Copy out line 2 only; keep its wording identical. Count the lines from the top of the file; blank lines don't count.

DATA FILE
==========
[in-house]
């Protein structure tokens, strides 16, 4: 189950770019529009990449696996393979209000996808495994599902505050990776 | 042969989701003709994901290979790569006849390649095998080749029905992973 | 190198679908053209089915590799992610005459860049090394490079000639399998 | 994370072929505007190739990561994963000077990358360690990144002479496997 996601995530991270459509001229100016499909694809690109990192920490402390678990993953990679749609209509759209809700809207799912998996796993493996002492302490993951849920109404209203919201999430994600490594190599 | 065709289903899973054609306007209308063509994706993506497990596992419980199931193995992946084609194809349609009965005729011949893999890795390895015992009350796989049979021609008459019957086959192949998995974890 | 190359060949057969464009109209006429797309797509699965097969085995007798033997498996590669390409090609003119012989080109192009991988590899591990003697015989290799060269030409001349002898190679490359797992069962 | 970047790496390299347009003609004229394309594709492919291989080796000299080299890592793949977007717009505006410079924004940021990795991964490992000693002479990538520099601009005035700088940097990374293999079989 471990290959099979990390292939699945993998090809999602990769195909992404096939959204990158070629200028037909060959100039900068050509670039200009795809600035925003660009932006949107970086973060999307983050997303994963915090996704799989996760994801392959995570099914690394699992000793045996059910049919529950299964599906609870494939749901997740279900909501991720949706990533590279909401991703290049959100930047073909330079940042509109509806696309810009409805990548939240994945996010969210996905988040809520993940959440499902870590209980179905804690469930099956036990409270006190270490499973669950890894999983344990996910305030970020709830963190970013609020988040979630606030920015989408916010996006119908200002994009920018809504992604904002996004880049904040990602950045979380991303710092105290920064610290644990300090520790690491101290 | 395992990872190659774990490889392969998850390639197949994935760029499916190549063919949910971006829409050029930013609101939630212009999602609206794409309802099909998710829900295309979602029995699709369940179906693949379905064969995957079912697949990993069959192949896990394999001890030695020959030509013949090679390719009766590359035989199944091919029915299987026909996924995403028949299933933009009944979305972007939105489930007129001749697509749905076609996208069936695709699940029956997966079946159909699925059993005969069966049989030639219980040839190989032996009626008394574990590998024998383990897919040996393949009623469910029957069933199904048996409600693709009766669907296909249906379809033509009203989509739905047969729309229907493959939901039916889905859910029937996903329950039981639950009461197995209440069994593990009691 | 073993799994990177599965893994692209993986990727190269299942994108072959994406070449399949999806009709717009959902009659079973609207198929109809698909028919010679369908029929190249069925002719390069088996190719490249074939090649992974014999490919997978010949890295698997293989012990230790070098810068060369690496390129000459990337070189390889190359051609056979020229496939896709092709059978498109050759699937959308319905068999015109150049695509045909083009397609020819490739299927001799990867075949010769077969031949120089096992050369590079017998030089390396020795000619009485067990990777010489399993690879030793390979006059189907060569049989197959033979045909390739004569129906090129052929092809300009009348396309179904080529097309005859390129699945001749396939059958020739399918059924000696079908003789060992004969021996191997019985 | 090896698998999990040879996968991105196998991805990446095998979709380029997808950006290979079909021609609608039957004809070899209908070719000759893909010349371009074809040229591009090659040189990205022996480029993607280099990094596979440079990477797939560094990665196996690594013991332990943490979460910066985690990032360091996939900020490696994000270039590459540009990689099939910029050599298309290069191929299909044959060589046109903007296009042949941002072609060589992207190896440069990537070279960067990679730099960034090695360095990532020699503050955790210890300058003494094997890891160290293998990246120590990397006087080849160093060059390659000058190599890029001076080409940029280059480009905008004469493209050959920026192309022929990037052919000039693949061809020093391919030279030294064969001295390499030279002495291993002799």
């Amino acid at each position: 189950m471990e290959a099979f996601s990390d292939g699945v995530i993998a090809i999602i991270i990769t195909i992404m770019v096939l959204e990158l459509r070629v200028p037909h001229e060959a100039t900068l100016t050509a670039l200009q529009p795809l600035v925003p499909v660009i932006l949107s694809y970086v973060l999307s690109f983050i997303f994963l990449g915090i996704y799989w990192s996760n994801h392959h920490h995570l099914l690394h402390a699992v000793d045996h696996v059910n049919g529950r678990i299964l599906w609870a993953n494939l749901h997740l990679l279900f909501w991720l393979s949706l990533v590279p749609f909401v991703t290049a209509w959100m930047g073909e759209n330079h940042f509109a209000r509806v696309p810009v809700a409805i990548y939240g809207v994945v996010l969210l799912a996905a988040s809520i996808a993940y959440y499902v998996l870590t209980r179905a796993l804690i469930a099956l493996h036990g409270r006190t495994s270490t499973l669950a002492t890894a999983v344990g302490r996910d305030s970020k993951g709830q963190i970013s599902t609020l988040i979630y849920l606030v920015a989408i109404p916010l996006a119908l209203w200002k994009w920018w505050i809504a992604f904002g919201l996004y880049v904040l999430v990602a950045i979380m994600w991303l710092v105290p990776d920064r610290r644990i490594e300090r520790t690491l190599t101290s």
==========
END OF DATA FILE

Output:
């Protein structure tokens, strides 16, 4: 189950770019529009990449696996393979209000996808495994599902505050990776 | 042969989701003709994901290979790569006849390649095998080749029905992973 | 190198679908053209089915590799992610005459860049090394490079000639399998 | 994370072929505007190739990561994963000077990358360690990144002479496997 996601995530991270459509001229100016499909694809690109990192920490402390678990993953990679749609209509759209809700809207799912998996796993493996002492302490993951849920109404209203919201999430994600490594190599 | 065709289903899973054609306007209308063509994706993506497990596992419980199931193995992946084609194809349609009965005729011949893999890795390895015992009350796989049979021609008459019957086959192949998995974890 | 190359060949057969464009109209006429797309797509699965097969085995007798033997498996590669390409090609003119012989080109192009991988590899591990003697015989290799060269030409001349002898190679490359797992069962 | 970047790496390299347009003609004229394309594709492919291989080796000299080299890592793949977007717009505006410079924004940021990795991964490992000693002479990538520099601009005035700088940097990374293999079989 471990290959099979990390292939699945993998090809999602990769195909992404096939959204990158070629200028037909060959100039900068050509670039200009795809600035925003660009932006949107970086973060999307983050997303994963915090996704799989996760994801392959995570099914690394699992000793045996059910049919529950299964599906609870494939749901997740279900909501991720949706990533590279909401991703290049959100930047073909330079940042509109509806696309810009409805990548939240994945996010969210996905988040809520993940959440499902870590209980179905804690469930099956036990409270006190270490499973669950890894999983344990996910305030970020709830963190970013609020988040979630606030920015989408916010996006119908200002994009920018809504992604904002996004880049904040990602950045979380991303710092105290920064610290644990300090520790690491101290 | 395992990872190659774990490889392969998850390639197949994935760029499916190549063919949910971006829409050029930013609101939630212009999602609206794409309802099909998710829900295309979602029995699709369940179906693949379905064969995957079912697949990993069959192949896990394999001890030695020959030509013949090679390719009766590359035989199944091919029915299987026909996924995403028949299933933009009944979305972007939105489930007129001749697509749905076609996208069936695709699940029956997966079946159909699925059993005969069966049989030639219980040839190989032996009626008394574990590998024998383990897919040996393949009623469910029957069933199904048996409600693709009766669907296909249906379809033509009203989509739905047969729309229907493959939901039916889905859910029937996903329950039981639950009461197995209440069994593990009691 | 073993799994990177599965893994692209993986990727190269299942994108072959994406070449399949999806009709717009959902009659079973609207198929109809698909028919010679369908029929190249069925002719390069088996190719490249074939090649992974014999490919997978010949890295698997293989012990230790070098810068060369690496390129000459990337070189390889190359051609056979020229496939896709092709059978498109050759699937959308319905068999015109150049695509045909083009397609020819490739299927001799990867075949010769077969031949120089096992050369590079017998030089390396020795000619009485067990990777010489399993690879030793390979006059189907060569049989197959033979045909390739004569129906090129052929092809300009009348396309179904080529097309005859390129699945001749396939059958020739399918059924000696079908003789060992004969021996191997019985 | 090896698998999990040879996968991105196998991805990446095998979709380029997808950006290979079909021609609608039957004809070899209908070719000759893909010349371009074809040229591009090659040189990205022996480029993607280099990094596979440079990477797939560094990665196996690594013991332990943490979460910066985690990032360091996939900020490696994000270039590459540009990689099939910029050599298309290069191929299909044959060589046109903007296009042949941002072609060589992207190896440069990537070279960067990679730099960034090695360095990532020699503050955790210890300058003494094997890891160290293998990246120590990397006087080849160093060059390659000058190599890029001076080409940029280059480009905008004469493209050959920026192309022929990037052919000039693949061809020093391919030279030294064969001295390499030279002495291993002799």